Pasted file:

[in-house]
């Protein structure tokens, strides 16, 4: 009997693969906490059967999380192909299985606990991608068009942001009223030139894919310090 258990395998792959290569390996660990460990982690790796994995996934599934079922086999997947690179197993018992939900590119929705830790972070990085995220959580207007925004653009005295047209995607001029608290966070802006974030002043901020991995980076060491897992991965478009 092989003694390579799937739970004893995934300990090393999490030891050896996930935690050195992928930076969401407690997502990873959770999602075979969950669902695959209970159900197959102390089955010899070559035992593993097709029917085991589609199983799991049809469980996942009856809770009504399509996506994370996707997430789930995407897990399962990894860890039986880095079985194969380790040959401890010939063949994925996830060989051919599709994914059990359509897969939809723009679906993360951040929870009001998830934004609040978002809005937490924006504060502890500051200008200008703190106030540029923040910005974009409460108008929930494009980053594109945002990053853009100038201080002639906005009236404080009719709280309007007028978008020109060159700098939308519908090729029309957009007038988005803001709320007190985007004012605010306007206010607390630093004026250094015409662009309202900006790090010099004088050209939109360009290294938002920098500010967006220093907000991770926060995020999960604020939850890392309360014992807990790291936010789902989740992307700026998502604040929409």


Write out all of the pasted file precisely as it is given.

[in-house]
């Protein structure tokens, strides 16, 4: 009997693969906490059967999380192909299985606990991608068009942001009223030139894919310090 258990395998792959290569390996660990460990982690790796994995996934599934079922086999997947690179197993018992939900590119929705830790972070990085995220959580207007925004653009005295047209995607001029608290966070802006974030002043901020991995980076060491897992991965478009 092989003694390579799937739970004893995934300990090393999490030891050896996930935690050195992928930076969401407690997502990873959770999602075979969950669902695959209970159900197959102390089955010899070559035992593993097709029917085991589609199983799991049809469980996942009856809770009504399509996506994370996707997430789930995407897990399962990894860890039986880095079985194969380790040959401890010939063949994925996830060989051919599709994914059990359509897969939809723009679906993360951040929870009001998830934004609040978002809005937490924006504060502890500051200008200008703190106030540029923040910005974009409460108008929930494009980053594109945002990053853009100038201080002639906005009236404080009719709280309007007028978008020109060159700098939308519908090729029309957009007038988005803001709320007190985007004012605010306007206010607390630093004026250094015409662009309202900006790090010099004088050209939109360009290294938002920098500010967006220093907000991770926060995020999960604020939850890392309360014992807990790291936010789902989740992307700026998502604040929409």